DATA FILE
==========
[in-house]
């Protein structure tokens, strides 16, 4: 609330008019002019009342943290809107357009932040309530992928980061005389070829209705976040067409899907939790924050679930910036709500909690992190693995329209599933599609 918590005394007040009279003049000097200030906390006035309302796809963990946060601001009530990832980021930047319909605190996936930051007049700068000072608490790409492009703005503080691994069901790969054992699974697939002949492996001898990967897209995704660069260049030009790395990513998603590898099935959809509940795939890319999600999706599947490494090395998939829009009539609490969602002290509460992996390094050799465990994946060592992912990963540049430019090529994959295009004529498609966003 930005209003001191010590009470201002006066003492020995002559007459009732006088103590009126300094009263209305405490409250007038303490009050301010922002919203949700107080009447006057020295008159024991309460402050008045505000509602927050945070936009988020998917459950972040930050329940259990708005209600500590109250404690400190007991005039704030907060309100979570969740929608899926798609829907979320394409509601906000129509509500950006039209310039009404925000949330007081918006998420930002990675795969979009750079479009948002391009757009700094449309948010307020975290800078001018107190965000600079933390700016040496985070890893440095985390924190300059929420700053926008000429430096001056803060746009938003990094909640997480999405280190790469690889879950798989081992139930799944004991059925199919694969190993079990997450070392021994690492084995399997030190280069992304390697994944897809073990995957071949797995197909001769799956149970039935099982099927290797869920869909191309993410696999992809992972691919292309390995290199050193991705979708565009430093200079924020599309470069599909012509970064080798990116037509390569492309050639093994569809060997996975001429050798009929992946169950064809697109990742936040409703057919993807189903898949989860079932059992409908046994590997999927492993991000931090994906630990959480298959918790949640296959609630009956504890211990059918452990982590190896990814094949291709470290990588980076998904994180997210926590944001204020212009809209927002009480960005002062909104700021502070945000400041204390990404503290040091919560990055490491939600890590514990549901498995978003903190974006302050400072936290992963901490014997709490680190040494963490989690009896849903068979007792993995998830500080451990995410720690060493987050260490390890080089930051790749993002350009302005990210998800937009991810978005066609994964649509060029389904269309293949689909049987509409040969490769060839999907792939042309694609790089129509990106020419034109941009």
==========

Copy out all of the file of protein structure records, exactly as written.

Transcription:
[in-house]
């Protein structure tokens, strides 16, 4: 609330008019002019009342943290809107357009932040309530992928980061005389070829209705976040067409899907939790924050679930910036709500909690992190693995329209599933599609 918590005394007040009279003049000097200030906390006035309302796809963990946060601001009530990832980021930047319909605190996936930051007049700068000072608490790409492009703005503080691994069901790969054992699974697939002949492996001898990967897209995704660069260049030009790395990513998603590898099935959809509940795939890319999600999706599947490494090395998939829009009539609490969602002290509460992996390094050799465990994946060592992912990963540049430019090529994959295009004529498609966003 930005209003001191010590009470201002006066003492020995002559007459009732006088103590009126300094009263209305405490409250007038303490009050301010922002919203949700107080009447006057020295008159024991309460402050008045505000509602927050945070936009988020998917459950972040930050329940259990708005209600500590109250404690400190007991005039704030907060309100979570969740929608899926798609829907979320394409509601906000129509509500950006039209310039009404925000949330007081918006998420930002990675795969979009750079479009948002391009757009700094449309948010307020975290800078001018107190965000600079933390700016040496985070890893440095985390924190300059929420700053926008000429430096001056803060746009938003990094909640997480999405280190790469690889879950798989081992139930799944004991059925199919694969190993079990997450070392021994690492084995399997030190280069992304390697994944897809073990995957071949797995197909001769799956149970039935099982099927290797869920869909191309993410696999992809992972691919292309390995290199050193991705979708565009430093200079924020599309470069599909012509970064080798990116037509390569492309050639093994569809060997996975001429050798009929992946169950064809697109990742936040409703057919993807189903898949989860079932059992409908046994590997999927492993991000931090994906630990959480298959918790949640296959609630009956504890211990059918452990982590190896990814094949291709470290990588980076998904994180997210926590944001204020212009809209927002009480960005002062909104700021502070945000400041204390990404503290040091919560990055490491939600890590514990549901498995978003903190974006302050400072936290992963901490014997709490680190040494963490989690009896849903068979007792993995998830500080451990995410720690060493987050260490390890080089930051790749993002350009302005990210998800937009991810978005066609994964649509060029389904269309293949689909049987509409040969490769060839999907792939042309694609790089129509990106020419034109941009």